Star Parker

The House of Representatives has voted to boot Louisiana Rep. William Jefferson off the Ways and Means Committee while he is being investigated on bribery charges. This immediately follows a vote by House Democrats recommending that such action be taken.

The way in which Jefferson has handled himself during this episode, and the support he has gotten from a number of his Black Caucus colleagues, is an embarrassment and demonstrates, once again, the sore need for a new kind of black leadership in Washington.

Jefferson should have taken the high road and voluntarily relinquished his committee seat. The fact that he didn't, the fact that the Congressional Black Caucus leadership supported his decision to resist Nancy Pelosi's request that he step aside, and the fact that the caucus chose to insert a racial dimension to these events, seriously undermines the credibility of black leadership.

For years now black political leaders have been using race to lower the bar and expectations for blacks rather than the opposite. In this latest episode, Jefferson and the Black Caucus leadership demonstrated that, again, they are willing to grasp for the race card to pull their own fat out of the fire, even if it means hurting their party and their black constituents.

It is true that Jefferson has not yet been formally indicted.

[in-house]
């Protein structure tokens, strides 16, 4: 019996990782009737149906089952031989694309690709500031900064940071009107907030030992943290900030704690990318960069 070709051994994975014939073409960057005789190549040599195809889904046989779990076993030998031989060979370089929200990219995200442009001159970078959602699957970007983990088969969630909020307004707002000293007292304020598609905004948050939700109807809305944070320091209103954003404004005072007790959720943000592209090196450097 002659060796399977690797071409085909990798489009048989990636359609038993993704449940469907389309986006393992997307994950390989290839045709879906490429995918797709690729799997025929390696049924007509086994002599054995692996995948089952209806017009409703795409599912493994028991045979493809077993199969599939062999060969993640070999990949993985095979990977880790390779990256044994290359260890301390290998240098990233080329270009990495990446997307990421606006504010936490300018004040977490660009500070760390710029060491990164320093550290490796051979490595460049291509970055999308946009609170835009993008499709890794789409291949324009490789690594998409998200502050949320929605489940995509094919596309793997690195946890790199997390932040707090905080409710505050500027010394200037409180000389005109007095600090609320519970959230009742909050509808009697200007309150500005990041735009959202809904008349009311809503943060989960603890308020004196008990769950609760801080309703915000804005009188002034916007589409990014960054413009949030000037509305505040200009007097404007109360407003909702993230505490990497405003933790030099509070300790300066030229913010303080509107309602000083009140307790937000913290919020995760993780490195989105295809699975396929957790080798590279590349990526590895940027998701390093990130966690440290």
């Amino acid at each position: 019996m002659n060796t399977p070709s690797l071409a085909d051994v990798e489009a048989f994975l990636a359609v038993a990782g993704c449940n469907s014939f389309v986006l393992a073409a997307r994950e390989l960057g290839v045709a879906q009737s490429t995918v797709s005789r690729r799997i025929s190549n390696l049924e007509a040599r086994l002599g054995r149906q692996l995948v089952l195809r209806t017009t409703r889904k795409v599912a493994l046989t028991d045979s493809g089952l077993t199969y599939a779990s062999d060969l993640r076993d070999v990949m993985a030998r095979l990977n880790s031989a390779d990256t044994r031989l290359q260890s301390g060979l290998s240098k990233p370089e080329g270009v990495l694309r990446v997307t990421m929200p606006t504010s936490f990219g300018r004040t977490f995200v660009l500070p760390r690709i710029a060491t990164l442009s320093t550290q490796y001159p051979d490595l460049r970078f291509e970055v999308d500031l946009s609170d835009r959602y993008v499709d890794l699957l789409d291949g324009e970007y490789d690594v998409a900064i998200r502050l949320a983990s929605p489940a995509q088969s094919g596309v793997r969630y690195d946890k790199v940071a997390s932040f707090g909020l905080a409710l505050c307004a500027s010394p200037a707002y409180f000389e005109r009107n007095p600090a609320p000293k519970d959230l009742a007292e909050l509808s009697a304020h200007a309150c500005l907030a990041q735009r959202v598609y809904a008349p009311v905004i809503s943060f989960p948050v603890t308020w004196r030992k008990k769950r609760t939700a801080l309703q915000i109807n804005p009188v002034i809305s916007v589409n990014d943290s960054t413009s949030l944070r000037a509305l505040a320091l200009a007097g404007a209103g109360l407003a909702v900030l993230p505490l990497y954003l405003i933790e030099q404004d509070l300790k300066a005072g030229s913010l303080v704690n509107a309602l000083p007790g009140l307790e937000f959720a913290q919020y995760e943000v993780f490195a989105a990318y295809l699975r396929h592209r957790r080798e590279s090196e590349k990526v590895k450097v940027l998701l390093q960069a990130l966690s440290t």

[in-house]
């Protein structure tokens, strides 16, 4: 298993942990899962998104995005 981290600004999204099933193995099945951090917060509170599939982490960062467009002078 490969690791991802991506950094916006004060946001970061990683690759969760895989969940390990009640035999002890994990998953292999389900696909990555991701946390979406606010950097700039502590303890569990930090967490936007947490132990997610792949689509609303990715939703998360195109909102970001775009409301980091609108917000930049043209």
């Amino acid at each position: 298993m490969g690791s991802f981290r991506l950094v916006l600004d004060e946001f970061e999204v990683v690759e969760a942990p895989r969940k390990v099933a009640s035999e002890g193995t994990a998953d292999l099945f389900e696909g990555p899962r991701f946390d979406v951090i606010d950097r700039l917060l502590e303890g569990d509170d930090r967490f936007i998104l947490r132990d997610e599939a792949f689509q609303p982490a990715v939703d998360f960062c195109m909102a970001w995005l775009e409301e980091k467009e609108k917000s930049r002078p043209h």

However, the case against him is compelling. ABC news reports that federal officials say his indictment should be expected sometime in July.

Jefferson is being investigated for taking bribes to promote telecommunications deals in West Africa. The FBI has him on tape accepting a $100,000 payoff, $90,000 of which they found stored in the freezer in his house.

Two men already have been convicted in the bribery investigation, one a former aide of Jefferson's, who has been sentenced to eight years in prison, and the other a businessman who has pleaded guilty to paying more than $400,000 in bribes to Jefferson.

To not see a high probability of wrong doing here on Jefferson's part reminds one of Groucho Marx's famous quips, "Who are you going to believe, me or your own eyes"

Sure, Nancy Pelosi is motivated by politics. The Democrats want to brand Republicans as the party of corruption and it weakens the case when you have crooks in your own party.

It's too bad, but unfortunately generally true, that if a politician actually does the right thing, it's probably for the wrong reasons. But, in this case, Pelosi clearly did the right thing by asking Jefferson to give up his seat on the Ways and Means Committee while he is being investigated.


Star Parker

Star Parker is founder and president of CURE, the Center for Urban Renewal and Education, a 501c3 think tank which explores and promotes market based public policy to fight poverty, as well as author of the newly revised Uncle Sam's Plantation: How Big Government Enslaves America's Poor and What We Can do About It.